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Tor Browser disabled NoScript, but can't update (torproject.org)
123 points by lichtenberger 42 days ago | hide | past | web | favorite | 110 comments

> Turns out an unrelated 3rd party can suddenly remotely disable Tor anonymity protections at their whim

Am I the only one annoyed by people pushing this "they flicked a switch" narrative? No. They provided shitty software that didn't work under certain conditions (in this case date related) and thus broke your shitty software.

A third party having remote control capability is something entirely different.

The extension disabled itself due to expiry in this case, but it sounds like OP is upset that Mozilla can remotely disable extensions used by Tor users at will with a kill switch (which they didn't use here, but surely exists to combat malicious extensions).

Some other people are also upset that the Normandy system has the capability of pushing extensions that it does and that it is apparently on by default.

These both seem like reasonable concerns that are unrelated to the expiry but highlighted by it.

Lack of understanding of the technology and excessive paranoia will lead to that, I guess. "I'm telling you people, the man's after us!", and this man gets to feel like he's the hero exposing some conspiracy.

Definitely a looney if they care about Mozilla having essentially a live backdoor into your computer if you’re running Tor. It’s not like they are a US company that the government can manipulate at will as long as they properly insinuate terrorism or child pornography. These guys can just be trusted, right?

If I'm not mistaken, then very well could revoke the intermediate certificate if they wanted. This wasn't a case of that, but it seems it could happen.

Does the intermediate have an OCSP URL, and/or does the CA that signed it have a CRL URL?

One or both would need to be true for a normal revocation to have any effect.

Usually the whole certificate chain is distributed as a bundle, and most software don't bother checking revocations.

Are we talking about Firefox extensions or something else?

Not sure of the Firefox implementation; just pointing out revocation isn't necessarily straightforward.

The way I understand it is: certificate revocation is handled by checking OCSP servers, and OCSP servers can be programmed so they give different answers depending on the IP address of whomever is asking. In other words, it should be possible to disable all addons for a selected user by targeting him by IP address.

That is such a massive security flaw, and if any other company had such a power over my browser experience I would drop their product immediately.

Mozilla, you've really been testing my patience for the last two years.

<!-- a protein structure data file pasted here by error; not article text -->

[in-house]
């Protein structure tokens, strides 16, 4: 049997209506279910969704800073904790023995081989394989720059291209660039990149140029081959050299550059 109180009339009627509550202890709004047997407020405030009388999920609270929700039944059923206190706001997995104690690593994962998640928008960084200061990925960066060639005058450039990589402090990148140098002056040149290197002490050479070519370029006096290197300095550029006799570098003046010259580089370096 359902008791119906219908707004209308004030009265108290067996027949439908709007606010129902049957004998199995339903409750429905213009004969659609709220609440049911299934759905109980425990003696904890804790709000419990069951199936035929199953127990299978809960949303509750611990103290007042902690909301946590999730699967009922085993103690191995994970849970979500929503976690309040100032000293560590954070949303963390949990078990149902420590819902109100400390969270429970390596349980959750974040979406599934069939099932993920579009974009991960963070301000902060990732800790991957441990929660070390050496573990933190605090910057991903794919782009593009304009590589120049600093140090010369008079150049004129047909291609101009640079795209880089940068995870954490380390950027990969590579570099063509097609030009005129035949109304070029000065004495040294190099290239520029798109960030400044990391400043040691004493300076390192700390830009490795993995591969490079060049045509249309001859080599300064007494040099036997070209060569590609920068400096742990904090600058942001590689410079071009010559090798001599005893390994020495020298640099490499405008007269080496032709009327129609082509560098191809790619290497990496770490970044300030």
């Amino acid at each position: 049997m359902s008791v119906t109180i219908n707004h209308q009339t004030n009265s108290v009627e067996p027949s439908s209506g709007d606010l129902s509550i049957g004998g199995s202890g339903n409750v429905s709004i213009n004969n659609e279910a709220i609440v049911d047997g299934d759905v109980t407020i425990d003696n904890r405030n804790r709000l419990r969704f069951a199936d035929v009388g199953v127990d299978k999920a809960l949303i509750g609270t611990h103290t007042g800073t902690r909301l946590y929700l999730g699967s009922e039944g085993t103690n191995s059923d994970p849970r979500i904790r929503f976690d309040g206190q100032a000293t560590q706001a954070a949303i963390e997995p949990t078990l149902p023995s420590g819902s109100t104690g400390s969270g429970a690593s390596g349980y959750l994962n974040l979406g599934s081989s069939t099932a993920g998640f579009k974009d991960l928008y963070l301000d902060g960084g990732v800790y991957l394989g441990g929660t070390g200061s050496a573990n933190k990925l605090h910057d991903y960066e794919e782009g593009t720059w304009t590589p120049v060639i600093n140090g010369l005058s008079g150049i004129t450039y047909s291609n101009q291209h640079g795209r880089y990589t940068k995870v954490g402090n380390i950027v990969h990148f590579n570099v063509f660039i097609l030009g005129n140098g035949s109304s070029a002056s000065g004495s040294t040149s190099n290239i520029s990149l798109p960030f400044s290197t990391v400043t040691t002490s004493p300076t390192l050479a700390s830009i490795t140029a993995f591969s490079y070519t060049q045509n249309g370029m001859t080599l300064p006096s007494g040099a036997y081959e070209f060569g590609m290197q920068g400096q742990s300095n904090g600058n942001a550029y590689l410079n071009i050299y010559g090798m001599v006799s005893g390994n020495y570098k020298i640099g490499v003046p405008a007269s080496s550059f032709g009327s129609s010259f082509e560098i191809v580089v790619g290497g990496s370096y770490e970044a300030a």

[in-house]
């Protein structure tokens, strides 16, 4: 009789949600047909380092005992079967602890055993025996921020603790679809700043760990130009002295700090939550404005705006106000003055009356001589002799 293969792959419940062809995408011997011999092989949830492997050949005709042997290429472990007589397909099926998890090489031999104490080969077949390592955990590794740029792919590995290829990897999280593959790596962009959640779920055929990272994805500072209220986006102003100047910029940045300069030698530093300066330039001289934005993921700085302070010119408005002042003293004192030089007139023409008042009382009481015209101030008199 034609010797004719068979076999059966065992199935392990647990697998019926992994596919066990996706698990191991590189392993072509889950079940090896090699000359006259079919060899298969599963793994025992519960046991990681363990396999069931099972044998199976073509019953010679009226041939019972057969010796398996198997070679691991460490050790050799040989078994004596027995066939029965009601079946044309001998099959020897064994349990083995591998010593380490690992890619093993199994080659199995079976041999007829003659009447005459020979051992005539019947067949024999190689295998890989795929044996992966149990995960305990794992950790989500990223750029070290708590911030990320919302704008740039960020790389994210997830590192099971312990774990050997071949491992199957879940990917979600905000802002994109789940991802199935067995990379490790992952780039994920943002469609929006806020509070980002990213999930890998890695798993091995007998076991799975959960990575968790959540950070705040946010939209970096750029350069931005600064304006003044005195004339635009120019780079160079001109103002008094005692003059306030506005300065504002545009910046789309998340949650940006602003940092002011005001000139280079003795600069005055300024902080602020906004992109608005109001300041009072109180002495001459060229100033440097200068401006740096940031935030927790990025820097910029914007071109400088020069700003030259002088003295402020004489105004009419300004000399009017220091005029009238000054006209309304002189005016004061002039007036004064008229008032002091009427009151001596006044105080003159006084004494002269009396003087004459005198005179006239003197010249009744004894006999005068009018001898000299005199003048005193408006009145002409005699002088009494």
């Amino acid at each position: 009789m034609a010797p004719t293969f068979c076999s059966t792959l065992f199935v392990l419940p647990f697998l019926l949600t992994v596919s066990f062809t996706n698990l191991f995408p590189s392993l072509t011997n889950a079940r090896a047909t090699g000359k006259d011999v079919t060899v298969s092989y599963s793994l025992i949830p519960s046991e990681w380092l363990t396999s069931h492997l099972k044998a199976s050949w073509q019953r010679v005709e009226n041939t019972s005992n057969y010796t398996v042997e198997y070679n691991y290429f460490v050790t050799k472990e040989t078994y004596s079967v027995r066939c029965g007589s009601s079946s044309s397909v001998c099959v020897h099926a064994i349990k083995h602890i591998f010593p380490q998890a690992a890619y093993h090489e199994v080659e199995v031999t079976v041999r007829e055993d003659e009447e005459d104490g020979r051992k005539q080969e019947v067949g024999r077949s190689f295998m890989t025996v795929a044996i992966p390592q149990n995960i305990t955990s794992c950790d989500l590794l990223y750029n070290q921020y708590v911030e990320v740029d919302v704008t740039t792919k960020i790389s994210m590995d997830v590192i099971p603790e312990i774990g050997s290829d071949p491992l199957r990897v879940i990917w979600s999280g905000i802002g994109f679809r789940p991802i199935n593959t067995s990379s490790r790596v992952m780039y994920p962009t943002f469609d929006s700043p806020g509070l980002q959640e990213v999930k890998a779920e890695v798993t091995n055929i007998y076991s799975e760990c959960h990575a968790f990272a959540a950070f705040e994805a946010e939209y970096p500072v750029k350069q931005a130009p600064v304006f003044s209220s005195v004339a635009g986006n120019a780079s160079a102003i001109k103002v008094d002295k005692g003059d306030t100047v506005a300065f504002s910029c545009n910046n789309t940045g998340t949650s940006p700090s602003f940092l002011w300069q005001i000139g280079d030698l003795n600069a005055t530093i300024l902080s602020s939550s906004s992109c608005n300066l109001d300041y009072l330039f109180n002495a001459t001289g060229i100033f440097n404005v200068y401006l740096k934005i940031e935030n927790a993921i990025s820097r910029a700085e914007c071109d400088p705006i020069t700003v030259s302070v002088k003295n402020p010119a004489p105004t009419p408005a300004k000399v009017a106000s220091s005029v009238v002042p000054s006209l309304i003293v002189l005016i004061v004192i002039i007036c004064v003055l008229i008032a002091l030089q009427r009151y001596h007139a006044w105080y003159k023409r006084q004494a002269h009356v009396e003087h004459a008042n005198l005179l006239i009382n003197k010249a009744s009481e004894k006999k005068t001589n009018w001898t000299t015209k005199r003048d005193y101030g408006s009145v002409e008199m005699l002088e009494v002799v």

Seems that Firefox skips revocation checks for CA certs [1].

[1] https://wiki.mozilla.org/CA/Revocation_Checking_in_Firefox

Where does it say that? The link says they centrally manage revocations using OneCRL and then push a single revocation list to browsers (independent of browser updates). Which means they can revoke any certificate they want using that mechanism.

Ah, you're correct. Seems they skip CA CRL/OCSP in favor of their own CRL. Thanks for the correction.

> Am I the only one annoyed by people pushing this "they flicked a switch" narrative?

What they set was essentially a dead mans switch, though.

> A third party having remote control capability is something entirely different.

They’re pushing fixes through a telemetry channel which can also be used to change your preferences soo..

Certificates can be renewed or revoked that's literary a switch. That the apparatus before or after switch is more complicated is irrelevant.

Flicking a switch, releasing the deadman's switch, is there really a difference?

Letting a certificate expire is the same as flicking a switch IMO. Mozilla is a real organization with full time paid staff, things like this don't just slip through the cracks, especially when the 'fix' is to let Mozilla run spyware on your computer.

Your comment has a lovely silver lining: You believe it’s impossible for Mozilla to make such a mistake by accident! Anyone would be cheered to hear that, if presented positively; so I hope my callout of this can help the Mozilla folks working on this smile a little at the faith in them it shows.

I think almost anyone who has worked at real organisations with full-time paid staff can tell you that things do slip through the cracks. At least I can.

I do security for a large Enterprise. You'd be surprised how unorganized some of this shit is.